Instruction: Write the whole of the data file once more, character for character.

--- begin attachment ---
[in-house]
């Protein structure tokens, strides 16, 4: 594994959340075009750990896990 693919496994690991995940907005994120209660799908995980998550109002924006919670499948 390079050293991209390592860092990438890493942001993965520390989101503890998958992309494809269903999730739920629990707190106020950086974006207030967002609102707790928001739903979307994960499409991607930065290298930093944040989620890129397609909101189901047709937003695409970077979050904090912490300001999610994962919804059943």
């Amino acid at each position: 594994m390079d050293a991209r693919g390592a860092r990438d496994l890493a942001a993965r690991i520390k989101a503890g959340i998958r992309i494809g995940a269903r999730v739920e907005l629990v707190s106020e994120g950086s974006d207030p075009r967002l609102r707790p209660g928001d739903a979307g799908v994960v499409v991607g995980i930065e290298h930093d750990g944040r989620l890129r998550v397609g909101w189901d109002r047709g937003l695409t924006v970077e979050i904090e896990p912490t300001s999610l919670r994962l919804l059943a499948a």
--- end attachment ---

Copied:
[in-house]
């Protein structure tokens, strides 16, 4: 594994959340075009750990896990 693919496994690991995940907005994120209660799908995980998550109002924006919670499948 390079050293991209390592860092990438890493942001993965520390989101503890998958992309494809269903999730739920629990707190106020950086974006207030967002609102707790928001739903979307994960499409991607930065290298930093944040989620890129397609909101189901047709937003695409970077979050904090912490300001999610994962919804059943």
């Amino acid at each position: 594994m390079d050293a991209r693919g390592a860092r990438d496994l890493a942001a993965r690991i520390k989101a503890g959340i998958r992309i494809g995940a269903r999730v739920e907005l629990v707190s106020e994120g950086s974006d207030p075009r967002l609102r707790p209660g928001d739903a979307g799908v994960v499409v991607g995980i930065e290298h930093d750990g944040r989620l890129r998550v397609g909101w189901d109002r047709g937003l695409t924006v970077e979050i904090e896990p912490t300001s999610l919670r994962l919804l059943a499948a």